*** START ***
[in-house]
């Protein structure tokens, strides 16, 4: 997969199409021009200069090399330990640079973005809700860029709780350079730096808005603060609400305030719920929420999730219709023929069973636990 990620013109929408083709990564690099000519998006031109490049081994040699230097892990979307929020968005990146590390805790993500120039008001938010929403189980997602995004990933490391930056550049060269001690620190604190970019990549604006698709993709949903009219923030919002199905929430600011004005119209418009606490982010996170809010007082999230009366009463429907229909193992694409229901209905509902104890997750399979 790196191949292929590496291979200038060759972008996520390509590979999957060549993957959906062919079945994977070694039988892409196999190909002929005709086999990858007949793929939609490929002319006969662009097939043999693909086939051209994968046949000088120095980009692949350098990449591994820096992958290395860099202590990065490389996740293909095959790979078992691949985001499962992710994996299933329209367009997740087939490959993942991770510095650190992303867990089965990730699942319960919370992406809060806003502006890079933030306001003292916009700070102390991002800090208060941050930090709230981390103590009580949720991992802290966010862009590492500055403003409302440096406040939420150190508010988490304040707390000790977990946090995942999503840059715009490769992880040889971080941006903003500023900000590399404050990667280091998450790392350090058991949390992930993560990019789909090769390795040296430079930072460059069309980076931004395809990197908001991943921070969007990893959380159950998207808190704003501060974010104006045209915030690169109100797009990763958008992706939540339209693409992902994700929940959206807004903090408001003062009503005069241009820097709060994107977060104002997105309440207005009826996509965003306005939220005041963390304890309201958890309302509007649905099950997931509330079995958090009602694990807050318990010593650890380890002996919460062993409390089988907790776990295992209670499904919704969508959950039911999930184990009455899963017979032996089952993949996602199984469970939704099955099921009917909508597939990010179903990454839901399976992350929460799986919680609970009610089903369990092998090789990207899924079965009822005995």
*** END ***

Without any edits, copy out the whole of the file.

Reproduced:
[in-house]
């Protein structure tokens, strides 16, 4: 997969199409021009200069090399330990640079973005809700860029709780350079730096808005603060609400305030719920929420999730219709023929069973636990 990620013109929408083709990564690099000519998006031109490049081994040699230097892990979307929020968005990146590390805790993500120039008001938010929403189980997602995004990933490391930056550049060269001690620190604190970019990549604006698709993709949903009219923030919002199905929430600011004005119209418009606490982010996170809010007082999230009366009463429907229909193992694409229901209905509902104890997750399979 790196191949292929590496291979200038060759972008996520390509590979999957060549993957959906062919079945994977070694039988892409196999190909002929005709086999990858007949793929939609490929002319006969662009097939043999693909086939051209994968046949000088120095980009692949350098990449591994820096992958290395860099202590990065490389996740293909095959790979078992691949985001499962992710994996299933329209367009997740087939490959993942991770510095650190992303867990089965990730699942319960919370992406809060806003502006890079933030306001003292916009700070102390991002800090208060941050930090709230981390103590009580949720991992802290966010862009590492500055403003409302440096406040939420150190508010988490304040707390000790977990946090995942999503840059715009490769992880040889971080941006903003500023900000590399404050990667280091998450790392350090058991949390992930993560990019789909090769390795040296430079930072460059069309980076931004395809990197908001991943921070969007990893959380159950998207808190704003501060974010104006045209915030690169109100797009990763958008992706939540339209693409992902994700929940959206807004903090408001003062009503005069241009820097709060994107977060104002997105309440207005009826996509965003306005939220005041963390304890309201958890309302509007649905099950997931509330079995958090009602694990807050318990010593650890380890002996919460062993409390089988907790776990295992209670499904919704969508959950039911999930184990009455899963017979032996089952993949996602199984469970939704099955099921009917909508597939990010179903990454839901399976992350929460799986919680609970009610089903369990092998090789990207899924079965009822005995």